BELGRADE, March 13 (Reuters) - Serbian President Boris Tadic
disbanded parliament on Thursday and called an early general
election for May 11, widely seen as Serbia's most important vote
since the fall of Slobodan Milosevic in 2000.
The 10-month old government collapsed at the weekend, with
nationalist Prime Minister Vojislav Kostunica blaming deep
disunity in his coalition with pro-Western liberals over
defending Kosovo versus pursuing a place in the European Union.
"The election is a democratic way for citizens to say how
Serbia should develop in the years to come," Tadic, also the
head of the pro-Western Democratic Party, said in a statement.
He appealed for "a fair campaign in a peaceful and
democratic atmosphere in order to enable Serbia to get stable
institutions that will work efficiently."
The election will be a close race between Tadic's Democrats
and the nationalist Radicals, Serbia's strongest party, who are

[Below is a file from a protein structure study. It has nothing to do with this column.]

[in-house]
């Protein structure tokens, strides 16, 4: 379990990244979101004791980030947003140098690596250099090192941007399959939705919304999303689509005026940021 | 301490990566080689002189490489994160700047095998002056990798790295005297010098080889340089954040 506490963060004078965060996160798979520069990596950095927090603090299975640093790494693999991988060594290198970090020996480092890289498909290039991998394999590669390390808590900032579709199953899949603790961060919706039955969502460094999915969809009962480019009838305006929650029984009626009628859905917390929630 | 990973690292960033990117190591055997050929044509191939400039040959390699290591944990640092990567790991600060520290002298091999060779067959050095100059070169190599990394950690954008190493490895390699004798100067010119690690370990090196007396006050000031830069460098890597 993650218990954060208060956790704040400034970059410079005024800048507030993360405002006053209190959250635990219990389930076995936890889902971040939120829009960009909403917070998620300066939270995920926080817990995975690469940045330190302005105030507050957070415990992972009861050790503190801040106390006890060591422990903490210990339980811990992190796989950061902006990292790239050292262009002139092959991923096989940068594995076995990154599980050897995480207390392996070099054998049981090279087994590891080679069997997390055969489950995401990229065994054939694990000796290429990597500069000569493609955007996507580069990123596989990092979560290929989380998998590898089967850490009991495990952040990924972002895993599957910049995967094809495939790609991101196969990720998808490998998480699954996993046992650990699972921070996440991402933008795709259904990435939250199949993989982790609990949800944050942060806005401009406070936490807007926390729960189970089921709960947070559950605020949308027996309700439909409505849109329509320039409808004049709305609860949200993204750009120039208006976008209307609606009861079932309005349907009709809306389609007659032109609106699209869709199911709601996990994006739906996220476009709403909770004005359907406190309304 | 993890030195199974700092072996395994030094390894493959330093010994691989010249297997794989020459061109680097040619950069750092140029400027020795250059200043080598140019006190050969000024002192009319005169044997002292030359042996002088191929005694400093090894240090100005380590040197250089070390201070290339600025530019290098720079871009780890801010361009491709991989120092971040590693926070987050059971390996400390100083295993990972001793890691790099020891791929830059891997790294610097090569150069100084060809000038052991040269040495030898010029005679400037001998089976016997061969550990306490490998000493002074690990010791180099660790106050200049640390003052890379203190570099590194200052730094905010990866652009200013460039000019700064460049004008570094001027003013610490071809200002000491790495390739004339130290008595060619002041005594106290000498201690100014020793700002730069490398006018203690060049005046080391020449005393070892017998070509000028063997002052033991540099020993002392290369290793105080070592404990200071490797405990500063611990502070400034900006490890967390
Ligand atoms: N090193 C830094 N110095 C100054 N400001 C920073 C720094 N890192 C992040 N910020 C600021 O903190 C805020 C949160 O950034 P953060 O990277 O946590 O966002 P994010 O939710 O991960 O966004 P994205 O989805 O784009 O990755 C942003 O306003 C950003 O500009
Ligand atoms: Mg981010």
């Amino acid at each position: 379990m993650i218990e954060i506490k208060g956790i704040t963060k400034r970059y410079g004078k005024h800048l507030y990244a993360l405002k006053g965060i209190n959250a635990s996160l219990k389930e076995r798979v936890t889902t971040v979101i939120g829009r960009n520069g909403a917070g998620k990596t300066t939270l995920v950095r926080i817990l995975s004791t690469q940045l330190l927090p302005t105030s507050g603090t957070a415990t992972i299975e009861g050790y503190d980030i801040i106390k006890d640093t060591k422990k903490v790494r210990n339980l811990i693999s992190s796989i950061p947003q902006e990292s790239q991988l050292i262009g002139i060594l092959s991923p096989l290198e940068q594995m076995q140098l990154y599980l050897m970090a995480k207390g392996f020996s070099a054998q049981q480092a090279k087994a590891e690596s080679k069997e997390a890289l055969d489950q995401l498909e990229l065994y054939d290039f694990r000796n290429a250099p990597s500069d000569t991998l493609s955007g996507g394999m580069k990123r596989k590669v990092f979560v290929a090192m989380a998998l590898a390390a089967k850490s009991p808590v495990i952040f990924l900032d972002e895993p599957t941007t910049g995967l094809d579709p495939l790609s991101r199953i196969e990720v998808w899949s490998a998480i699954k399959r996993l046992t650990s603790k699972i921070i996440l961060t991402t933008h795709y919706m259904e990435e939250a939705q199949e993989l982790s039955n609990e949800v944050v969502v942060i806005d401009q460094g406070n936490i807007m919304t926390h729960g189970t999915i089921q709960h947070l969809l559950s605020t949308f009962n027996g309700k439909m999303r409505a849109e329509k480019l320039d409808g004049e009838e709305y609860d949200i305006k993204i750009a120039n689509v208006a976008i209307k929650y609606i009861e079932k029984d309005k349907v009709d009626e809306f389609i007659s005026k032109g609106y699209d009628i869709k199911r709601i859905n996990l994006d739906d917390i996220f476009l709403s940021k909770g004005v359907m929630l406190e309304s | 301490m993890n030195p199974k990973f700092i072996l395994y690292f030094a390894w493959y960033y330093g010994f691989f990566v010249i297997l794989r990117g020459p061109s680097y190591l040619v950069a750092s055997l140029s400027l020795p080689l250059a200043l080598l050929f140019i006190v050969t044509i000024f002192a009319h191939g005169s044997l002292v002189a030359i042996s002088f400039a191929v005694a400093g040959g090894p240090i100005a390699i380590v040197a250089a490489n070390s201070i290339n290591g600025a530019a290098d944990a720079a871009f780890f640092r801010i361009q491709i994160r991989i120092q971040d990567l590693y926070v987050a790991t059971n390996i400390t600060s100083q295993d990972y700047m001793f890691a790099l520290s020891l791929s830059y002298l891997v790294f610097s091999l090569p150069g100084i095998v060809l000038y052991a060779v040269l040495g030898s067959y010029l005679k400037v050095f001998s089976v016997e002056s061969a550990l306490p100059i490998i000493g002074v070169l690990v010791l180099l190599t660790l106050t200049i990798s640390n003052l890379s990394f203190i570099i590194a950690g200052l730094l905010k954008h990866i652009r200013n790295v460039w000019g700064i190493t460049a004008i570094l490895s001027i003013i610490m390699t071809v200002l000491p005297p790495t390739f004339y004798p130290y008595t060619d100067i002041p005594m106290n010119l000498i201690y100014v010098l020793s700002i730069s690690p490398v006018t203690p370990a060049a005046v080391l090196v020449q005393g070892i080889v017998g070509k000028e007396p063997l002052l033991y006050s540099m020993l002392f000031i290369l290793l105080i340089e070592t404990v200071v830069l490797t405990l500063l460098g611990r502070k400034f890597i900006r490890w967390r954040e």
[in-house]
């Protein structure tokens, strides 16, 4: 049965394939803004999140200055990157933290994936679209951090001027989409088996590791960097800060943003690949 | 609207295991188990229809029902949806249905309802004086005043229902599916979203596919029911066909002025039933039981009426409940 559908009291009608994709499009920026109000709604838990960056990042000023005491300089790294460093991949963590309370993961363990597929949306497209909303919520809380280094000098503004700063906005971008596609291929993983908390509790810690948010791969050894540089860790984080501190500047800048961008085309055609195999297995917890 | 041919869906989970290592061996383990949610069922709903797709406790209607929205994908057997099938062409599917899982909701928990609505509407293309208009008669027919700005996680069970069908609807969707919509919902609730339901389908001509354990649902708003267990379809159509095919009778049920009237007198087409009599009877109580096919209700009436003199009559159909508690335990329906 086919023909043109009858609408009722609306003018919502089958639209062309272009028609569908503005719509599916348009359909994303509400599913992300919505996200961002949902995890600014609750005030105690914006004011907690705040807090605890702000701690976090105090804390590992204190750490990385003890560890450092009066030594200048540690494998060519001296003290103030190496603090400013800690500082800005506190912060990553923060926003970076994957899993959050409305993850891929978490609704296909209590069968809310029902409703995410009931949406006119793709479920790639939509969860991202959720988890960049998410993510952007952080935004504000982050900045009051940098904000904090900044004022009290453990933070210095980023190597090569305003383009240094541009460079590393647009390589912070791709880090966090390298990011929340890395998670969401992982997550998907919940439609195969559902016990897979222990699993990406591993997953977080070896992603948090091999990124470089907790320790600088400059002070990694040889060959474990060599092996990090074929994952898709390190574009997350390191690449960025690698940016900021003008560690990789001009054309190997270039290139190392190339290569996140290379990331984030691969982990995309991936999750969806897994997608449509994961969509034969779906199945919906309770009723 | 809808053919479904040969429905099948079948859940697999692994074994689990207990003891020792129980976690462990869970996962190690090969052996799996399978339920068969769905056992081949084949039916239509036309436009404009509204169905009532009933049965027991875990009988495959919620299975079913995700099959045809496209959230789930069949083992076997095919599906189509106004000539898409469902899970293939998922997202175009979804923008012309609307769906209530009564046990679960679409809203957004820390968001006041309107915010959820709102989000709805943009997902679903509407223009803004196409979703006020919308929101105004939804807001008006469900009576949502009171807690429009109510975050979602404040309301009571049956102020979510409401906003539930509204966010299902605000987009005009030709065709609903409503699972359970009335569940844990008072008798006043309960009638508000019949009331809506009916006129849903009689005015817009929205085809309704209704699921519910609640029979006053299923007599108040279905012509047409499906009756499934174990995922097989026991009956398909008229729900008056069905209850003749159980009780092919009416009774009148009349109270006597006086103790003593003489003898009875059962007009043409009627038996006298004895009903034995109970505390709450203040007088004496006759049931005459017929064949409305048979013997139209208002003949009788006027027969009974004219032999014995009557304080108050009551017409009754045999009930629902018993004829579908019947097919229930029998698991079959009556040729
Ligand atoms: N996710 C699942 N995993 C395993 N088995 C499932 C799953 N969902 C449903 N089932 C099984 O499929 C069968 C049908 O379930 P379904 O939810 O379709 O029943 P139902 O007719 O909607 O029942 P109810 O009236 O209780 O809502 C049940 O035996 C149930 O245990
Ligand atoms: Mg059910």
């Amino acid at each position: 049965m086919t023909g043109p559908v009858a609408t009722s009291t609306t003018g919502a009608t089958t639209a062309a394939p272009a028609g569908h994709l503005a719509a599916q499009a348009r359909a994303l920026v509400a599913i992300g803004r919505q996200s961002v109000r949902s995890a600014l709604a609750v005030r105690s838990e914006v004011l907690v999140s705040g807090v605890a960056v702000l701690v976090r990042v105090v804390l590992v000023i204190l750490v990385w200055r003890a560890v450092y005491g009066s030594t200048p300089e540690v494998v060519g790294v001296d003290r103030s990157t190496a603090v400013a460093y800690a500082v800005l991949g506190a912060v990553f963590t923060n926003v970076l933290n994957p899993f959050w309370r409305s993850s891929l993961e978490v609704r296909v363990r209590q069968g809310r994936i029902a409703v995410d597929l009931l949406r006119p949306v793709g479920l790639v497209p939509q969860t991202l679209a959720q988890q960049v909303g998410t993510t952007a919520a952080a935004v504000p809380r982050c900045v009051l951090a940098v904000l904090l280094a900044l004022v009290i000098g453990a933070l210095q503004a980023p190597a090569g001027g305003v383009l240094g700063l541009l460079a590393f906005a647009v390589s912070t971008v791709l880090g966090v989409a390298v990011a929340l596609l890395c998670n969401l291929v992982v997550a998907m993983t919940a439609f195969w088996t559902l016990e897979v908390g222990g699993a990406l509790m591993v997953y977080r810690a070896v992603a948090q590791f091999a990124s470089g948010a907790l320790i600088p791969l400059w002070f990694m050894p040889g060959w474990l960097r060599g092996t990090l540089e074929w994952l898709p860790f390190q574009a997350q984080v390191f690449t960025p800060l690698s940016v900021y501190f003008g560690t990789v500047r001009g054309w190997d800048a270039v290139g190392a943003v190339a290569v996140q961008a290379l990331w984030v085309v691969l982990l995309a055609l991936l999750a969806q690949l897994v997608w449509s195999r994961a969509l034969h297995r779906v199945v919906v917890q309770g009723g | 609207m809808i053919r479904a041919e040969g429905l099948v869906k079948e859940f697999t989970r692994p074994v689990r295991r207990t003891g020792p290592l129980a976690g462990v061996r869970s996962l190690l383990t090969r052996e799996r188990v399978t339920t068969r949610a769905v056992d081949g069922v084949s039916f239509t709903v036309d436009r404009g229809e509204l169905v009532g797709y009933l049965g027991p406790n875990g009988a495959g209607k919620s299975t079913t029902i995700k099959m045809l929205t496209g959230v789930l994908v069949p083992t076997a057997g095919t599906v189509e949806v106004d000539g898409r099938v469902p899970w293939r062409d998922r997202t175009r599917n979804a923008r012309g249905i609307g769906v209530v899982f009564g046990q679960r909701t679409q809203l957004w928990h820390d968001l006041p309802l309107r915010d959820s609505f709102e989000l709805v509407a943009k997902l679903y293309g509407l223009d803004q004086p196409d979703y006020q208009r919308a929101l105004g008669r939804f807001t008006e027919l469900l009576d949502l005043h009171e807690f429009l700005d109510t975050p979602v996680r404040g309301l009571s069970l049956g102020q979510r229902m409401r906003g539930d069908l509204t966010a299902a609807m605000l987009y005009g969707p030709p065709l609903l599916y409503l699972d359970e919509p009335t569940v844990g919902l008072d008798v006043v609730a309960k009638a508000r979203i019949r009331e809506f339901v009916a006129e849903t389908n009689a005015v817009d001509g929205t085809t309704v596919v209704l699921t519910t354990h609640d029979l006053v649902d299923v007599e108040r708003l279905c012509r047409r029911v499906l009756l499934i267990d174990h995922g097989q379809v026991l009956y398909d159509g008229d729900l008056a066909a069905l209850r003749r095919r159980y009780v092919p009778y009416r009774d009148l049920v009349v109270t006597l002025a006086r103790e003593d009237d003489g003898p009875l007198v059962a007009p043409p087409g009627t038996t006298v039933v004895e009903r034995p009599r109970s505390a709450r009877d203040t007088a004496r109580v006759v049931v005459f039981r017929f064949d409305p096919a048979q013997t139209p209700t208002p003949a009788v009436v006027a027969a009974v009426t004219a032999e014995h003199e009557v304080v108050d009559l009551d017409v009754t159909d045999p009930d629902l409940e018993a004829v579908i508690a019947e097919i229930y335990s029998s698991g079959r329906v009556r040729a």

seen to have gained further on Serb bitterness over Western
backing for Kosovo's secession last month.
Analysts predict lengthy coalition talks that would delay
reforms and erode investor confidence, already shaken by
Belgrade's recall of ambassadors from states that recognised
Serbia's former province as independent, and by violent protests
against embassies and foreign firms.
Standard & Poor's also revised its outlook on the country to
negative earlier this week, noting the impact that an anti-EU
government would have on macroeconomic policy and reforms.
Serbia's liberal politicians have billed the vote as a
referendum on a key question: should Serbs go on working to join
the European Union even though the bloc backed the secession of
its cherished province.
"May 11 will be when we determine the path that Serbia
takes," deputy PM Bozidar Djelic of the Democrats said on
Wednesday. "We need new enthusiasm and a clearly determined path
towards the European Union".
The Radicals are expected to focus their campaign on Kosovo,
the benefits of close ties to non-Western powers, such as
Russia, and the failure of eight years-worth of pro-Western
governments to deliver on their promises of a better life.
The party's general secretary Aleksandar Vucic said that
while Europe was important, it was a mostly hyped-up issue which
was clouding more major things, such as "how to solve people's
"We want Serbia in the EU with Kosovo as its part," Vucic
told independent broadcaster B92, "but we also want people to
live better and have someone responsible dealing with their daily